Written by Sriram Veera | | Christchurch | | February 15, 2015 1:28:07 am
“I haven’t spoken to my wife yet.” It’s been over two hours since a nonchalant one-handed catch had made him a potential million-dollar man, but Sunjay Ganda’s wife was busy putting their second daughter to sleep. He did the second-best thing in the circumstance — he spoke to his mother-in-law.
And if his wife had called him back after hearing from her mom, she couldn’t have got through to him as he didn’t know where his phone was. “Probably still there somewhere in the grass, where I took the catch. I am going to get some money and go home! I have lots of beer to buy this evening.
Lots.” The 31-year-old, whose father had moved from Gujarat to New Zealand years ago, became the first man in this World Cup to get lucky in the ‘Tui Catch a Million’ promotion run by a beer company.
Even as another spectator dived across him to pouch the six from Kane Williamson, Sunjay, who works as a development manager with Canterbury Hockey association, managed to hold his composure and extend his right hand out. The rules dictate that it has to be a one-handed catch.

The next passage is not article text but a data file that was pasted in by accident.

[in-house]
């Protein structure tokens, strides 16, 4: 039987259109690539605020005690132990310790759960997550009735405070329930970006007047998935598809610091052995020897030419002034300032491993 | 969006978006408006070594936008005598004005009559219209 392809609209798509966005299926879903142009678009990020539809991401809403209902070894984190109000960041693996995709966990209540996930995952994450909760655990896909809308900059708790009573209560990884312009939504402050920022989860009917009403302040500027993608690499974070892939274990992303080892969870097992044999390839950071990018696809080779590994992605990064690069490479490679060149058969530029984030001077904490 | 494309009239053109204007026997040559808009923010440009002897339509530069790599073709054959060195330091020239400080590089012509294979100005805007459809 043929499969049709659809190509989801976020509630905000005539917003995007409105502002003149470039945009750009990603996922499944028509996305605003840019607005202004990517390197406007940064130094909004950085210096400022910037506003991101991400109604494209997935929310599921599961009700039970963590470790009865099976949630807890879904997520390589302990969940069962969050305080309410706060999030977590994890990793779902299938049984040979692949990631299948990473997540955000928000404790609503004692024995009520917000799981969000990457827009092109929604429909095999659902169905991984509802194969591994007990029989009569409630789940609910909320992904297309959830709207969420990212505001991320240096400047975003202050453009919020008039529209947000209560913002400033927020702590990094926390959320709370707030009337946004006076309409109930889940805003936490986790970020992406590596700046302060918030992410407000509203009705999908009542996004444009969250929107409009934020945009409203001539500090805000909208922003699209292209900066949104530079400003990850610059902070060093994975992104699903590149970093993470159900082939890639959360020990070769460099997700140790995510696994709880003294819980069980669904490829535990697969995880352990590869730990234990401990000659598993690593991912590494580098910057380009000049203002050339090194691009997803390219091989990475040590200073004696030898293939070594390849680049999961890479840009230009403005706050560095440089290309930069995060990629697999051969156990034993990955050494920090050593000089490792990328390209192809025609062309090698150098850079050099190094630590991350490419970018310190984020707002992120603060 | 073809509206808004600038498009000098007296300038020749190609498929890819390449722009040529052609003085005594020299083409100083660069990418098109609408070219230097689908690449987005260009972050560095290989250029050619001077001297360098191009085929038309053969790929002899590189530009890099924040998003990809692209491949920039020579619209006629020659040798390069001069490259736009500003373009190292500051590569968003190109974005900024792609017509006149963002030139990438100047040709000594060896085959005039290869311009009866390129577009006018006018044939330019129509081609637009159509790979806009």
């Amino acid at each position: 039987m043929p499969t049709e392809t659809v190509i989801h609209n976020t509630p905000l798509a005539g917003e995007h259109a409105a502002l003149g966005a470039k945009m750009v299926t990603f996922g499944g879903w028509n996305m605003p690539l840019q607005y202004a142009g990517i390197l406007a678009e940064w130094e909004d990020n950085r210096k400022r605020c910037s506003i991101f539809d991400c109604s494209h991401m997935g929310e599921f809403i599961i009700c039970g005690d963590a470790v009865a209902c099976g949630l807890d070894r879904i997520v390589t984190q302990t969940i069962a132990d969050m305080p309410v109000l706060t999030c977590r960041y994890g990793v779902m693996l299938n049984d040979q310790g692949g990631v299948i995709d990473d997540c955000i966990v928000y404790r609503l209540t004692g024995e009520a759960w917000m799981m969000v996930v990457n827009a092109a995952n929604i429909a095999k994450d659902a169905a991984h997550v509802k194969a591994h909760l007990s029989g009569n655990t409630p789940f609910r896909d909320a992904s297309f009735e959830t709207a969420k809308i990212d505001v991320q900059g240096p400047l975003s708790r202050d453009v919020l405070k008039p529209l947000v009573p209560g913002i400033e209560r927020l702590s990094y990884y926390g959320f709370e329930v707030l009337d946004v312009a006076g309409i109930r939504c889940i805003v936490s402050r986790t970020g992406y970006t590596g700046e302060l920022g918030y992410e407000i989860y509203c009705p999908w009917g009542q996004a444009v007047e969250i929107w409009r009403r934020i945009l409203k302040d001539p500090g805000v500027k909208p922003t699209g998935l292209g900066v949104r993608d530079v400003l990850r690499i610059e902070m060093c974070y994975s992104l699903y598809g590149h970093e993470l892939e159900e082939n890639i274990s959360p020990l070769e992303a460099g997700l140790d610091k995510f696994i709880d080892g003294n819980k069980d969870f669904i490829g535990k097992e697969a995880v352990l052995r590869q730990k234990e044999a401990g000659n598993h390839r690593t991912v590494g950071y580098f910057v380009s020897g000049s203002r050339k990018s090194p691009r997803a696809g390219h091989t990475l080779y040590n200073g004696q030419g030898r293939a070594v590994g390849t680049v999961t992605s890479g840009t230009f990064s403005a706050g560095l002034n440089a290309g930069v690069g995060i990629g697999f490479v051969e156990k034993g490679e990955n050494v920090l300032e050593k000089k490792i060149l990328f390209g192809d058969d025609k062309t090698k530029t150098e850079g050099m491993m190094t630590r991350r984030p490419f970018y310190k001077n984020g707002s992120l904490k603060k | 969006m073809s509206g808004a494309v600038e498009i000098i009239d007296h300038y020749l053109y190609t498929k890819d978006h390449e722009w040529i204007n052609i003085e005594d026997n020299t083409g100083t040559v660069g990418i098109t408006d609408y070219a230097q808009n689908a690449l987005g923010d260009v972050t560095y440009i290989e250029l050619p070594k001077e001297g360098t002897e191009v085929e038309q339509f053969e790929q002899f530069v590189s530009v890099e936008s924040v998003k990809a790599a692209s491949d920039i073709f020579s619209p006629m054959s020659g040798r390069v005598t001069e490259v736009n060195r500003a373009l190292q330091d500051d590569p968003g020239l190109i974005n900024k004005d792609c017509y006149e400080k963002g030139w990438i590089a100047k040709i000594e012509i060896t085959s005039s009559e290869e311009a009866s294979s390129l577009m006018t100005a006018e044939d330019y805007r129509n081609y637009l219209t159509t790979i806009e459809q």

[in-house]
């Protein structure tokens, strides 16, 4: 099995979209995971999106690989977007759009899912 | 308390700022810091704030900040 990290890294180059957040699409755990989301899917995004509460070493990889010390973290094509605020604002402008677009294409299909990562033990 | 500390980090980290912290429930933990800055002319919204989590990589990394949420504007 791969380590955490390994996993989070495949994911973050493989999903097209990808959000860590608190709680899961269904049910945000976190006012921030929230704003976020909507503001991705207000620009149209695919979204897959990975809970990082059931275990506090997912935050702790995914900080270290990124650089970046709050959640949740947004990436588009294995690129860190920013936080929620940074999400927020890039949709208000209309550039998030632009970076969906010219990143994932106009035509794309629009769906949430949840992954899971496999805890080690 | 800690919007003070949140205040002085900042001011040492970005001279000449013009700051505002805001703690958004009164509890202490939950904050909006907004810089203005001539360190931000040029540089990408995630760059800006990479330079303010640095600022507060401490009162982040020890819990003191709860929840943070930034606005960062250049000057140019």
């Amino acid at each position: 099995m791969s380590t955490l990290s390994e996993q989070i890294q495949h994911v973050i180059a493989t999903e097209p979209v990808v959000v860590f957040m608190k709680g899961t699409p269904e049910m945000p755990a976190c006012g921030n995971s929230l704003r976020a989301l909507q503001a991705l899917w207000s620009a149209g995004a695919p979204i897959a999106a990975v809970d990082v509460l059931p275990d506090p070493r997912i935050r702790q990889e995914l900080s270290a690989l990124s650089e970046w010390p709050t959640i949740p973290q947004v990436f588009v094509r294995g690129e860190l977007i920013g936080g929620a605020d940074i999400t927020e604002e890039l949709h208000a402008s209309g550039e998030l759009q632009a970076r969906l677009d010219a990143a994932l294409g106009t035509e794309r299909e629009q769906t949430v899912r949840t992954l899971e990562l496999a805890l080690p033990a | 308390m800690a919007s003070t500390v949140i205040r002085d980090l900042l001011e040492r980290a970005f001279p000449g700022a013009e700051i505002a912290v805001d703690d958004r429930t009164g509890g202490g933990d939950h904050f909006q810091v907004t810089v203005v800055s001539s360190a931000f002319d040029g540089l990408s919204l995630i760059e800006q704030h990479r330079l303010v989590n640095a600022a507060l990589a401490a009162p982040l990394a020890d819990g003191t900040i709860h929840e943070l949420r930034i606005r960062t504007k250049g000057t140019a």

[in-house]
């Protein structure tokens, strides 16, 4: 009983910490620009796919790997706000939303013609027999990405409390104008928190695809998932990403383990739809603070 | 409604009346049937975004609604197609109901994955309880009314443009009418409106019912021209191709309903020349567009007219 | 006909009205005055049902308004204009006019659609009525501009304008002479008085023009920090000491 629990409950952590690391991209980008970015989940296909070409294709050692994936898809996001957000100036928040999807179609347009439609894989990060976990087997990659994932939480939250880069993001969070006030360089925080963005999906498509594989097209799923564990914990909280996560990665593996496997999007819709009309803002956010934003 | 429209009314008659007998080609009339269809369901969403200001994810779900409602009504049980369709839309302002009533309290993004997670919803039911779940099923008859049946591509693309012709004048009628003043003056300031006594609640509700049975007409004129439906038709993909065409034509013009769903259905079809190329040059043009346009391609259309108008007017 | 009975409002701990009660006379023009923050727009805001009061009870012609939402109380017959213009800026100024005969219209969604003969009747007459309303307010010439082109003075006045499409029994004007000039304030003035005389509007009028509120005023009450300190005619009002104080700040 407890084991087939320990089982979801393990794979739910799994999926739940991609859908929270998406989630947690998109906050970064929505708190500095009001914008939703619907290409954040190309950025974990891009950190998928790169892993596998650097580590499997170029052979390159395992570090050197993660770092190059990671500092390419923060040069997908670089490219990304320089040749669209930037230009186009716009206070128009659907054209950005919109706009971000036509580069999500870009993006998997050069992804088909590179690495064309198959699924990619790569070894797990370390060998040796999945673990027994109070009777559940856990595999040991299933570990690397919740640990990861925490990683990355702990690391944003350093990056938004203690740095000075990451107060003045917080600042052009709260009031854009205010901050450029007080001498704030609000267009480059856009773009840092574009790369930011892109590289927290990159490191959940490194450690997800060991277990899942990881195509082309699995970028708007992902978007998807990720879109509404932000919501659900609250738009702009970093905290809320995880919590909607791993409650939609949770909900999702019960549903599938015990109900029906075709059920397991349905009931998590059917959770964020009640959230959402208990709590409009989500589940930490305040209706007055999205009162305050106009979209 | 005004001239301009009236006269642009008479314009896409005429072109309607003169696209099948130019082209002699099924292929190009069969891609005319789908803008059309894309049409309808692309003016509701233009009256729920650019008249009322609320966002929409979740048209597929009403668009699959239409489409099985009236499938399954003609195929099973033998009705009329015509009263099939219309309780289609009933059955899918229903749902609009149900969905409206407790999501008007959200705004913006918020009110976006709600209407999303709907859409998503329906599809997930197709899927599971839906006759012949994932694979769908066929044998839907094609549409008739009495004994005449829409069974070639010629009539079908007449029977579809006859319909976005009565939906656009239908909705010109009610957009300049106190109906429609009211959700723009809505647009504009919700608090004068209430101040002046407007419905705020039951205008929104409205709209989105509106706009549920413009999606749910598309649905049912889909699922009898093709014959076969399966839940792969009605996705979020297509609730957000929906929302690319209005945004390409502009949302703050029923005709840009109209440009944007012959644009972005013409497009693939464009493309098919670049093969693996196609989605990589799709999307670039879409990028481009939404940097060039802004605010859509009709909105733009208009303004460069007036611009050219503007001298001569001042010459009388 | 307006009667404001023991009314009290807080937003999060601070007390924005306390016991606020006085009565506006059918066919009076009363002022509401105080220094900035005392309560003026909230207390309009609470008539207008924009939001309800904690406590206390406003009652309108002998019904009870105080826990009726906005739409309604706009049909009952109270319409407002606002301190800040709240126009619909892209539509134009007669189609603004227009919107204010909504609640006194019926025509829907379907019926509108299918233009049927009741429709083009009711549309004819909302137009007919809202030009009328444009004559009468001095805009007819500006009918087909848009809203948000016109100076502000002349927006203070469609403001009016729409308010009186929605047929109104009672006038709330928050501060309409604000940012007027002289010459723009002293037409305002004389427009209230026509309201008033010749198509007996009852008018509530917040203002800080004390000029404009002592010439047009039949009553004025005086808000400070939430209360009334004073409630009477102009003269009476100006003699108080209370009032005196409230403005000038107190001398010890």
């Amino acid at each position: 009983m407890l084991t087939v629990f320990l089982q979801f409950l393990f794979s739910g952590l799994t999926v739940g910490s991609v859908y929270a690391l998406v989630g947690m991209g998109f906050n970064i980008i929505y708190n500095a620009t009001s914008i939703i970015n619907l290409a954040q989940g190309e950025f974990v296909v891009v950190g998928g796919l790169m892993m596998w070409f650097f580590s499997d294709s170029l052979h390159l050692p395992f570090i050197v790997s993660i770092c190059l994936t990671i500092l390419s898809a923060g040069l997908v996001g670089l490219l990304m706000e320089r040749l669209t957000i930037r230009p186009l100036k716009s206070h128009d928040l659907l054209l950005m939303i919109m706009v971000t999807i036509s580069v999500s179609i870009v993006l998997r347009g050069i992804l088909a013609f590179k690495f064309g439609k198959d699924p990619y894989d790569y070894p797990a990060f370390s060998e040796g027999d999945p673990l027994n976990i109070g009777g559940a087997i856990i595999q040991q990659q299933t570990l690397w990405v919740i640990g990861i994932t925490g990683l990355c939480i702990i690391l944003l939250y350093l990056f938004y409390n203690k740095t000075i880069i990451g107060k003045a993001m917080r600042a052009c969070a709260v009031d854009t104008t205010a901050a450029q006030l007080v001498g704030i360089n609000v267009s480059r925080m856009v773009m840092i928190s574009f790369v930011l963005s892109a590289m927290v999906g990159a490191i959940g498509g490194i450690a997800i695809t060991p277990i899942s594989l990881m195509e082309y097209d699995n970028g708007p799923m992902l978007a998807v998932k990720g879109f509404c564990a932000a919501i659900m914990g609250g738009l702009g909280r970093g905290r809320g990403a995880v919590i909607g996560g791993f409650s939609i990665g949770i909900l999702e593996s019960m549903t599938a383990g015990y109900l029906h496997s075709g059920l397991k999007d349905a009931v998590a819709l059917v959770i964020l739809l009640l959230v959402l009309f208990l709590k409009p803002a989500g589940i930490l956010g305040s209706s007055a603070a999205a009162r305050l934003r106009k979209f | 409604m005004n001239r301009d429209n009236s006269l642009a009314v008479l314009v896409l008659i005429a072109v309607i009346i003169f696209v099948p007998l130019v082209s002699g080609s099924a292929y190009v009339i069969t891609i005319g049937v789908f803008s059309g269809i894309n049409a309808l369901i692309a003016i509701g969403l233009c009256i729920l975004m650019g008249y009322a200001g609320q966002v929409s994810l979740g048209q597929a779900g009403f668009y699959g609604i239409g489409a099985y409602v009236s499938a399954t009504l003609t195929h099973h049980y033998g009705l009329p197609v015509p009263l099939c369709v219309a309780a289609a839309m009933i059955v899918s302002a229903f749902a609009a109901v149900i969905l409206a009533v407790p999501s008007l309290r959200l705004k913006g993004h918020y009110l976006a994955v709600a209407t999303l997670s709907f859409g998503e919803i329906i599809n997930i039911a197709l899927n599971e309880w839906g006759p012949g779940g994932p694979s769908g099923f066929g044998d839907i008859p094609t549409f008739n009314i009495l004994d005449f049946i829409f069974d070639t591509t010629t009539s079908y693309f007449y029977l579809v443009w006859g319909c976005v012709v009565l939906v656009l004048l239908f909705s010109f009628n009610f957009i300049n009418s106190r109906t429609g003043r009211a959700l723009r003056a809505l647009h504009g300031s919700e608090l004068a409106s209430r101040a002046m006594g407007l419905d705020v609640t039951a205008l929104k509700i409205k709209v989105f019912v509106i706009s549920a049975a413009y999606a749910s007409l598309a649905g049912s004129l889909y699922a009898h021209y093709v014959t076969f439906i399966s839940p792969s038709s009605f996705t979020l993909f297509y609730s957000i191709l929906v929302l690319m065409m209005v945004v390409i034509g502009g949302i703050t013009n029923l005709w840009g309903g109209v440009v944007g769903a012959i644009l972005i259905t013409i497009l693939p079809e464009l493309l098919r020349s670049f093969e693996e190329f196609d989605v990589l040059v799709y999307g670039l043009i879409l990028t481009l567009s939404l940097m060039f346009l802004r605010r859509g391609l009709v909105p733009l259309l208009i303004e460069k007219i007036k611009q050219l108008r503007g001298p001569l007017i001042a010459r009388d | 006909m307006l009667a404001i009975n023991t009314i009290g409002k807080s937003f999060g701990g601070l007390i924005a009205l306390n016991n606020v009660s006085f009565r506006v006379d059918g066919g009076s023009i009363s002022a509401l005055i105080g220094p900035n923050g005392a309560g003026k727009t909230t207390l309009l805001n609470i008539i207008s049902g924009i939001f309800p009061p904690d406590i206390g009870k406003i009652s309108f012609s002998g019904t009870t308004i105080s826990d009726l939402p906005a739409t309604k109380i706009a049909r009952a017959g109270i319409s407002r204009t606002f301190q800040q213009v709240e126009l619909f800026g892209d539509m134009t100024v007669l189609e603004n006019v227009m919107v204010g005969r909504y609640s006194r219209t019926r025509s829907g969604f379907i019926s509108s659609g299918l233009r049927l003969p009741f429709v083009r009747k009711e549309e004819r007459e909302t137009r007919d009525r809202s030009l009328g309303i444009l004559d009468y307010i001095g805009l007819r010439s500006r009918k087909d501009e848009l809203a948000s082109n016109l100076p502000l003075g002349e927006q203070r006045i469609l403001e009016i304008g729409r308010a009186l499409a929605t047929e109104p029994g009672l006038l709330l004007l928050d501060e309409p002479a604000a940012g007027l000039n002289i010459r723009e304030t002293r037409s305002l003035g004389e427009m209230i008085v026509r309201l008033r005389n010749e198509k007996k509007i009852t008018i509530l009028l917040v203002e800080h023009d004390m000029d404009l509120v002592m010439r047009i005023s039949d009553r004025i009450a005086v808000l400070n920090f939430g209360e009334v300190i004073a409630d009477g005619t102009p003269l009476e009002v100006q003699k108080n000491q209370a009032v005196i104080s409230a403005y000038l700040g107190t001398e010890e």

The promotion pool starts at $250,000 but for every stage the host nation New Zealand reaches in this tournament, the prize pool increases and it has a potential to reach million dollars if New Zealand win the final.
Sunjay will at least get $250,000; the total prize money will be shared among other first clean catchers in other games.Sunjay wasn’t even supposed to be sitting where he was. He had tickets to the upper tier over midwicket/cover boundary, but a last-minute change in plans has worked wonders.
“It’s a great story! I had two tickets for my father and me, but he got two more tickets from somewhere and told me to go with a friend.”
And so, Sunjay called up his mate Tim, who welcomed him at the stadium with two orange-coloured shirts of the beer brand, a pre-requisite for taking part in the contest. The rest is a blur of good luck and skill. Sometimes, life can read like a dreamy script. Not always, of course. Ask Hadleigh Fisher, the man who had dived in front of Sunjay but just couldn’t reach the ball, missing it by an inch. Hope, Sunjay bought him a beer at least.